Domenico Scarlatti, the sixth child of the celebrated composer Alessandro Scarlatti, was a prolific keyboard composer, and is best known today for his 555 sonatas for keyboard. Domenico was employed by various members of European royalty and nobility in Italy, Spain and Portugal throughout his career. His style was unusual and innovative, but very few of his works were published during his lifetime.
The disc combines several of Scarlatti's keyboard sonatas with Neapolitan songs by various composers of the era, exploring the influences of these songs on Scarlatti's sonatas. Scarlatti's style is notable for its improvisatory nature as well as its incorporation of elements of Spanish and Portuguese folk music (the composer having spent time in Lisbon, Seville and Madrid), and among the Neapolitan songs featured on the disc is the immensely popular Lo guarracino, a fast-talking and high-spirited number that narrates the story of a fish, and the lilting La Nova Gelosia. Two extracts from operas -- 'So' li sorbe e le nespole amare' from Leonardo Vinci's Lo cecato fauzo and 'Chi disse ca la femmena' from Giovanni Battista Pergolesi's Lo frate 'nnamorato -- are also present, both of which feature a light-hearted portrayal of women. Out of the many versions of the song Quanno nascette ninno, the one by the Nuova Compagnia di Canto Popolare was chosen for this disc, thanks to its fascinating minor modulation.
Acclaimed harpsichordist Francesco Cera is considered one of Italy's foremost interpreters of early music. He has toured all over the world and his recordings include interpretations of 17th-century keyboard sonatas, French suites and harpsichord concertos by J.S. Bach. Italian soprano Letizia Calandro's repertoire includes Neapolitan songs alongside the more traditional oeuvres of the Classical and Baroque periods. Having studied at the Santa Cecilia Conservatory in Rome, she won the Spoleto Award and has performed the lead role in operas by composers as diverse as Monteverdi, Mozart and Verdi.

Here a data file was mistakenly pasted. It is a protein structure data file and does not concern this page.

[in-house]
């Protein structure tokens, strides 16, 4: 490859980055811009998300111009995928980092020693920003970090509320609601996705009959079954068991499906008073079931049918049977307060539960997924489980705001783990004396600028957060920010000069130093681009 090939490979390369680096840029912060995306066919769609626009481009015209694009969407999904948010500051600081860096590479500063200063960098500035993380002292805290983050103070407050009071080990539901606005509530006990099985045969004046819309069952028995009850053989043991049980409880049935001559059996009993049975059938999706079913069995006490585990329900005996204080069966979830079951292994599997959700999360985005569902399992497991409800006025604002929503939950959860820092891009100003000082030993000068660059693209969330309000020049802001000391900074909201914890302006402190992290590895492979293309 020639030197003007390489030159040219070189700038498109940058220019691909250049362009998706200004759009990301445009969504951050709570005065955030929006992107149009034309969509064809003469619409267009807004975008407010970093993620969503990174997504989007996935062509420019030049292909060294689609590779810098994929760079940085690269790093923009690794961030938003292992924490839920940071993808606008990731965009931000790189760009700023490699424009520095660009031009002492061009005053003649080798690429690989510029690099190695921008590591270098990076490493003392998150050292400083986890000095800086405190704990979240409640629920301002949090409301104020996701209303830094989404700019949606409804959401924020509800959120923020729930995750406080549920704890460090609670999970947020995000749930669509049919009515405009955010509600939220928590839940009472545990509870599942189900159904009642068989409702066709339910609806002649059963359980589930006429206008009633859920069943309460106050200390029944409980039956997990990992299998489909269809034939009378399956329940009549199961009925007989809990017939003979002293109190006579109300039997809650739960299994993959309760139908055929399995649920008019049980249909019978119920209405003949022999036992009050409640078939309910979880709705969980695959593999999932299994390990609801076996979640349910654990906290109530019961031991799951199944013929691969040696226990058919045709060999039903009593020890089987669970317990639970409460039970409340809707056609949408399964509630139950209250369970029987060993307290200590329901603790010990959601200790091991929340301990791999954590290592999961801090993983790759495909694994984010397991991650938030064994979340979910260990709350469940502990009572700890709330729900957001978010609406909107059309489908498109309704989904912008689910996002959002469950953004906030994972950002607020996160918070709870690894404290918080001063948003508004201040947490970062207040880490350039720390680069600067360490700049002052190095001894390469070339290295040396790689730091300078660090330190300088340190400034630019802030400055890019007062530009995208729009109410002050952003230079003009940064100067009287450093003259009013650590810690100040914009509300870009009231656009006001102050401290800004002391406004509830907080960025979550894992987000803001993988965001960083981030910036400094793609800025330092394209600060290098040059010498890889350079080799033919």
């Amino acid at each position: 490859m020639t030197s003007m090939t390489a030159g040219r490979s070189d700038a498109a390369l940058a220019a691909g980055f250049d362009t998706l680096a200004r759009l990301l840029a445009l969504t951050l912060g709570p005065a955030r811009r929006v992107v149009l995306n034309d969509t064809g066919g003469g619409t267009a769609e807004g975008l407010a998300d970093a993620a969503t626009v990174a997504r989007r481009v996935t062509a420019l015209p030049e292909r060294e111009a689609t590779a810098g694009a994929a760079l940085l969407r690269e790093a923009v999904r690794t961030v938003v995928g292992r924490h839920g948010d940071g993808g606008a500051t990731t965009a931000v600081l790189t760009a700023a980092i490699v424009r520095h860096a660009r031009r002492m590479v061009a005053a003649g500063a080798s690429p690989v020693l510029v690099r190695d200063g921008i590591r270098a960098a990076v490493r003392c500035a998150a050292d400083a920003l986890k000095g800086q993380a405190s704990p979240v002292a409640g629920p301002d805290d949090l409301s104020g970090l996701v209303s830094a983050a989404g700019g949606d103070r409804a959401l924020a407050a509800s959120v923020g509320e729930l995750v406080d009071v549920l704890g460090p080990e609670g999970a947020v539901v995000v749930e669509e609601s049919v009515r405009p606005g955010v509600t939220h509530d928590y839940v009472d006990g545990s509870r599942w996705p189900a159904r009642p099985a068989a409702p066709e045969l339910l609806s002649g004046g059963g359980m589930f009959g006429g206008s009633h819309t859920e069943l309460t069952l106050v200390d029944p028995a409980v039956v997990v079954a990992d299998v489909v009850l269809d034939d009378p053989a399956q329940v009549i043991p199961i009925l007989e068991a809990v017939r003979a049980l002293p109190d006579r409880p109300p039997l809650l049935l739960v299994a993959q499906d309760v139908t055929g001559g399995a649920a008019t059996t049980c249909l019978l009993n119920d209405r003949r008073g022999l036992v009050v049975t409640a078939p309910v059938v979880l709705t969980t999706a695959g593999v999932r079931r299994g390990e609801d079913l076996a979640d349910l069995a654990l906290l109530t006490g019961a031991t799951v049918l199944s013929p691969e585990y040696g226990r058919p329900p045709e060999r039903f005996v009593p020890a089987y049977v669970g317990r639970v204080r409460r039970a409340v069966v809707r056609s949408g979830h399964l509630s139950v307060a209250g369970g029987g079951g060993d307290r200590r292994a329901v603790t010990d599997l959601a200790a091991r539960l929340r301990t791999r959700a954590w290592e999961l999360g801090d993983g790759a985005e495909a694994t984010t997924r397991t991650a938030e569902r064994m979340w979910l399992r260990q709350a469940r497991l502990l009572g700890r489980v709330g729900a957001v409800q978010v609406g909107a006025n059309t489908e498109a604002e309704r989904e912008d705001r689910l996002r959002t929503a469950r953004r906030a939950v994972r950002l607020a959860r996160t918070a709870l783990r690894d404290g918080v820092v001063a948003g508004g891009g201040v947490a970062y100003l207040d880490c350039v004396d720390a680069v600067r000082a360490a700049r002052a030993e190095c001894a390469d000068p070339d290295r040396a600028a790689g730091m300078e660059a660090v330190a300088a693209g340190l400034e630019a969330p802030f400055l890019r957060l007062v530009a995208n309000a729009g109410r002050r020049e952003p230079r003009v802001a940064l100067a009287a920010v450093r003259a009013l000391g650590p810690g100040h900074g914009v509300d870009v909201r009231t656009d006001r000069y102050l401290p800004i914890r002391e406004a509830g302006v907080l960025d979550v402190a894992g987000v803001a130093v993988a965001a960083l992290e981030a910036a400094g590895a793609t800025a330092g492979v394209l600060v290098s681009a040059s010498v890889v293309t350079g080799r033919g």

New recording, recorded September 2009, Chisea di S. Anatolia, Colle di Tora, Rieti, Italy.
An original concept: harpsichord sonatas by Scarlatti, alternated by Neapolitan songs.
Domenico Scarlatti, a child of his time, was strongly influenced by the music of his home town Naples, where he heard opera buffa in Neapolitan dialect, tarantellas and ofcourse the characteristic Neapolitan songs. In this recording harpsichord sonatas are alternated by Neapolitan songs by contemporary composers, such as de Liguori, Pergolesi, Vinci and other anonymous composers.
Beautifully sung by soprano Letizia Calandra, and played on the harpsichord by the eminent Francesco Cera.
Harpsichord by Roberto Livi, Pesaro 1995, after Italian anonymous, Naples c.1650 (now housed in the Gemeentemuseum, The Hague). Guitar by Anna Radice, Bologna, after Italian anonymous, early 17th century.
Extensive liner notes included in English and Italian. Sung texts available on the Brilliant Classics website.